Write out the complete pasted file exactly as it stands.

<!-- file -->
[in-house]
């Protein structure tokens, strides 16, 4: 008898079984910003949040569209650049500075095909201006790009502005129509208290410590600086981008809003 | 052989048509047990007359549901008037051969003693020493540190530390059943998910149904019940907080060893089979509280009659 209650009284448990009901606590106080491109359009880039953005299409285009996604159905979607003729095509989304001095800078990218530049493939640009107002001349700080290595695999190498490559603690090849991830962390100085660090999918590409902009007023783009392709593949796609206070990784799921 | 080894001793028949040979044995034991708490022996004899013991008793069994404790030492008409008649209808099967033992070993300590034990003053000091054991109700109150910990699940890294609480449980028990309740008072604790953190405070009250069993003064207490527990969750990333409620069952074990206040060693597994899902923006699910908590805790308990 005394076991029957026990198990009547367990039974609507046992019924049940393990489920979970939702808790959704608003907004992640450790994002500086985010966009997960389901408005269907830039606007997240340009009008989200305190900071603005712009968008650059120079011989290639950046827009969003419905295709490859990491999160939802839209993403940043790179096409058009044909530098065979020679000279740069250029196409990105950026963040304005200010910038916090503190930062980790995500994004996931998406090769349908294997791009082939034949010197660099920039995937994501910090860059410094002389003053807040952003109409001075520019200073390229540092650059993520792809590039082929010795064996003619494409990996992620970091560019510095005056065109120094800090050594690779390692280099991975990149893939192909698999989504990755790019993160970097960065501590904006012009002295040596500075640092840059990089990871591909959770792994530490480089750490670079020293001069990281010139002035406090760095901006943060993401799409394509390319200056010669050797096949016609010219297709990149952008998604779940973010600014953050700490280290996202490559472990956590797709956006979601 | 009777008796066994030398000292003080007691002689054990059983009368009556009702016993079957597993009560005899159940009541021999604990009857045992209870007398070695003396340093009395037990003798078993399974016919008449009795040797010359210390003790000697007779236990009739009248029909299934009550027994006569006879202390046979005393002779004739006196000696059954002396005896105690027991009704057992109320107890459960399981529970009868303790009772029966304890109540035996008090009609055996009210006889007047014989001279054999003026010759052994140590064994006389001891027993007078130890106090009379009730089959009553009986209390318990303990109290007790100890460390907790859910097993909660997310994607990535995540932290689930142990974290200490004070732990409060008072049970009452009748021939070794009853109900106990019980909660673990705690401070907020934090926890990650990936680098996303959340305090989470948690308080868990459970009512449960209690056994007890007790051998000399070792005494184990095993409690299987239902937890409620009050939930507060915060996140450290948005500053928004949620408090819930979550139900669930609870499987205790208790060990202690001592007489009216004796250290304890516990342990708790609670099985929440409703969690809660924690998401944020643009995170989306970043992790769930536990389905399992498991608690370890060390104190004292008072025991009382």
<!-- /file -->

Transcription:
[in-house]
């Protein structure tokens, strides 16, 4: 008898079984910003949040569209650049500075095909201006790009502005129509208290410590600086981008809003 | 052989048509047990007359549901008037051969003693020493540190530390059943998910149904019940907080060893089979509280009659 209650009284448990009901606590106080491109359009880039953005299409285009996604159905979607003729095509989304001095800078990218530049493939640009107002001349700080290595695999190498490559603690090849991830962390100085660090999918590409902009007023783009392709593949796609206070990784799921 | 080894001793028949040979044995034991708490022996004899013991008793069994404790030492008409008649209808099967033992070993300590034990003053000091054991109700109150910990699940890294609480449980028990309740008072604790953190405070009250069993003064207490527990969750990333409620069952074990206040060693597994899902923006699910908590805790308990 005394076991029957026990198990009547367990039974609507046992019924049940393990489920979970939702808790959704608003907004992640450790994002500086985010966009997960389901408005269907830039606007997240340009009008989200305190900071603005712009968008650059120079011989290639950046827009969003419905295709490859990491999160939802839209993403940043790179096409058009044909530098065979020679000279740069250029196409990105950026963040304005200010910038916090503190930062980790995500994004996931998406090769349908294997791009082939034949010197660099920039995937994501910090860059410094002389003053807040952003109409001075520019200073390229540092650059993520792809590039082929010795064996003619494409990996992620970091560019510095005056065109120094800090050594690779390692280099991975990149893939192909698999989504990755790019993160970097960065501590904006012009002295040596500075640092840059990089990871591909959770792994530490480089750490670079020293001069990281010139002035406090760095901006943060993401799409394509390319200056010669050797096949016609010219297709990149952008998604779940973010600014953050700490280290996202490559472990956590797709956006979601 | 009777008796066994030398000292003080007691002689054990059983009368009556009702016993079957597993009560005899159940009541021999604990009857045992209870007398070695003396340093009395037990003798078993399974016919008449009795040797010359210390003790000697007779236990009739009248029909299934009550027994006569006879202390046979005393002779004739006196000696059954002396005896105690027991009704057992109320107890459960399981529970009868303790009772029966304890109540035996008090009609055996009210006889007047014989001279054999003026010759052994140590064994006389001891027993007078130890106090009379009730089959009553009986209390318990303990109290007790100890460390907790859910097993909660997310994607990535995540932290689930142990974290200490004070732990409060008072049970009452009748021939070794009853109900106990019980909660673990705690401070907020934090926890990650990936680098996303959340305090989470948690308080868990459970009512449960209690056994007890007790051998000399070792005494184990095993409690299987239902937890409620009050939930507060915060996140450290948005500053928004949620408090819930979550139900669930609870499987205790208790060990202690001592007489009216004796250290304890516990342990708790609670099985929440409703969690809660924690998401944020643009995170989306970043992790769930536990389905399992498991608690370890060390104190004292008072025991009382």